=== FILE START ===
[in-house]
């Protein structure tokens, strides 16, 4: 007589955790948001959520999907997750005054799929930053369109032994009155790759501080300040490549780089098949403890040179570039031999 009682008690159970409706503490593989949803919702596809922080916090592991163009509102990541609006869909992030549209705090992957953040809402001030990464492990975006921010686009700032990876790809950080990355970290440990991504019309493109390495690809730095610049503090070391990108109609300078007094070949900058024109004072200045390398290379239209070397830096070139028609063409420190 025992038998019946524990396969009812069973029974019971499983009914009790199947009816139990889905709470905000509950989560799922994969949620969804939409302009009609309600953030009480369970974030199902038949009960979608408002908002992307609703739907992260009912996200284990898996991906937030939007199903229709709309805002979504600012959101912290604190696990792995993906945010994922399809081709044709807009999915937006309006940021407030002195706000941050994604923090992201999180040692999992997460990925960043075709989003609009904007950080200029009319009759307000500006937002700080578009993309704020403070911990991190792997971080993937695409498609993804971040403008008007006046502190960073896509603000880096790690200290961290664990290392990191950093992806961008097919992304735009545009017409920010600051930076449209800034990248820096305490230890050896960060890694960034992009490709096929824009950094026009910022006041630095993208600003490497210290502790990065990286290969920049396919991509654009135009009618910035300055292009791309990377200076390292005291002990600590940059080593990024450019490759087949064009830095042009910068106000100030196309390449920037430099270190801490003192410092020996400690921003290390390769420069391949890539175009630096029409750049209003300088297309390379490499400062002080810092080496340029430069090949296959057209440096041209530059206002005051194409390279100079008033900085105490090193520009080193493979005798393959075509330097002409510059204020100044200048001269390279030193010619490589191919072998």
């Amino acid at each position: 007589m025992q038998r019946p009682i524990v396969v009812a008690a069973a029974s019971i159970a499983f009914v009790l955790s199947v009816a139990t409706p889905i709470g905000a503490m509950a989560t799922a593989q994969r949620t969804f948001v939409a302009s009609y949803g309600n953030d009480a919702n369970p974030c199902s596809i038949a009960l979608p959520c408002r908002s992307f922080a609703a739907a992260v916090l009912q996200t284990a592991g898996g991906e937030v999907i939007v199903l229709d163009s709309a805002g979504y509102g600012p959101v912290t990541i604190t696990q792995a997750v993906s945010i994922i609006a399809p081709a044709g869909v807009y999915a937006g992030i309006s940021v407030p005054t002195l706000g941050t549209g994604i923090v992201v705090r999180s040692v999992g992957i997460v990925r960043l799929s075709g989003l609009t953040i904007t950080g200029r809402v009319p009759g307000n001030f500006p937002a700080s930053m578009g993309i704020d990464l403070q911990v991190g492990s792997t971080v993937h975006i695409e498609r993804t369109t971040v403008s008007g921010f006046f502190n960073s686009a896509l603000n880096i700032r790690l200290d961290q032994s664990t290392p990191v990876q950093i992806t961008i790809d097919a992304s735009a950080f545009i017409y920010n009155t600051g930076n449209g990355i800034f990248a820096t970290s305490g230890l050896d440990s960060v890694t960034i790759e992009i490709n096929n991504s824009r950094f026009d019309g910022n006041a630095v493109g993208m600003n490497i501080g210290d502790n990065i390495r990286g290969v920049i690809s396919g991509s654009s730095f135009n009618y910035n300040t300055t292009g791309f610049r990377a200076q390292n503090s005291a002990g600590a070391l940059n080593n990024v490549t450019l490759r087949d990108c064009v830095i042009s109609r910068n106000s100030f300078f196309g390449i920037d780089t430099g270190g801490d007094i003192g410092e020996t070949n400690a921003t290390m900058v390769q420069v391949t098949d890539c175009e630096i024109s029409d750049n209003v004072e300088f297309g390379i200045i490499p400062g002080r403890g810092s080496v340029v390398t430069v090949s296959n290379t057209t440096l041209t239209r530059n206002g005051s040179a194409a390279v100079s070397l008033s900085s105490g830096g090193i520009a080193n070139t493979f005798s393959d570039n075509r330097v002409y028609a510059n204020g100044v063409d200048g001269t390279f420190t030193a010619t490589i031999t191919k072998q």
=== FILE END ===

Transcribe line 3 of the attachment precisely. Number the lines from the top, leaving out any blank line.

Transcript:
């Amino acid at each position: 007589m025992q038998r019946p009682i524990v396969v009812a008690a069973a029974s019971i159970a499983f009914v009790l955790s199947v009816a139990t409706p889905i709470g905000a503490m509950a989560t799922a593989q994969r949620t969804f948001v939409a302009s009609y949803g309600n953030d009480a919702n369970p974030c199902s596809i038949a009960l979608p959520c408002r908002s992307f922080a609703a739907a992260v916090l009912q996200t284990a592991g898996g991906e937030v999907i939007v199903l229709d163009s709309a805002g979504y509102g600012p959101v912290t990541i604190t696990q792995a997750v993906s945010i994922i609006a399809p081709a044709g869909v807009y999915a937006g992030i309006s940021v407030p005054t002195l706000g941050t549209g994604i923090v992201v705090r999180s040692v999992g992957i997460v990925r960043l799929s075709g989003l609009t953040i904007t950080g200029r809402v009319p009759g307000n001030f500006p937002a700080s930053m578009g993309i704020d990464l403070q911990v991190g492990s792997t971080v993937h975006i695409e498609r993804t369109t971040v403008s008007g921010f006046f502190n960073s686009a896509l603000n880096i700032r790690l200290d961290q032994s664990t290392p990191v990876q950093i992806t961008i790809d097919a992304s735009a950080f545009i017409y920010n009155t600051g930076n449209g990355i800034f990248a820096t970290s305490g230890l050896d440990s960060v890694t960034i790759e992009i490709n096929n991504s824009r950094f026009d019309g910022n006041a630095v493109g993208m600003n490497i501080g210290d502790n990065i390495r990286g290969v920049i690809s396919g991509s654009s730095f135009n009618y910035n300040t300055t292009g791309f610049r990377a200076q390292n503090s005291a002990g600590a070391l940059n080593n990024v490549t450019l490759r087949d990108c064009v830095i042009s109609r910068n106000s100030f300078f196309g390449i920037d780089t430099g270190g801490d007094i003192g410092e020996t070949n400690a921003t290390m900058v390769q420069v391949t098949d890539c175009e630096i024109s029409d750049n209003v004072e300088f297309g390379i200045i490499p400062g002080r403890g810092s080496v340029v390398t430069v090949s296959n290379t057209t440096l041209t239209r530059n206002g005051s040179a194409a390279v100079s070397l008033s900085s105490g830096g090193i520009a080193n070139t493979f005798s393959d570039n075509r330097v002409y028609a510059n204020g100044v063409d200048g001269t390279f420190t030193a010619t490589i031999t191919k072998q």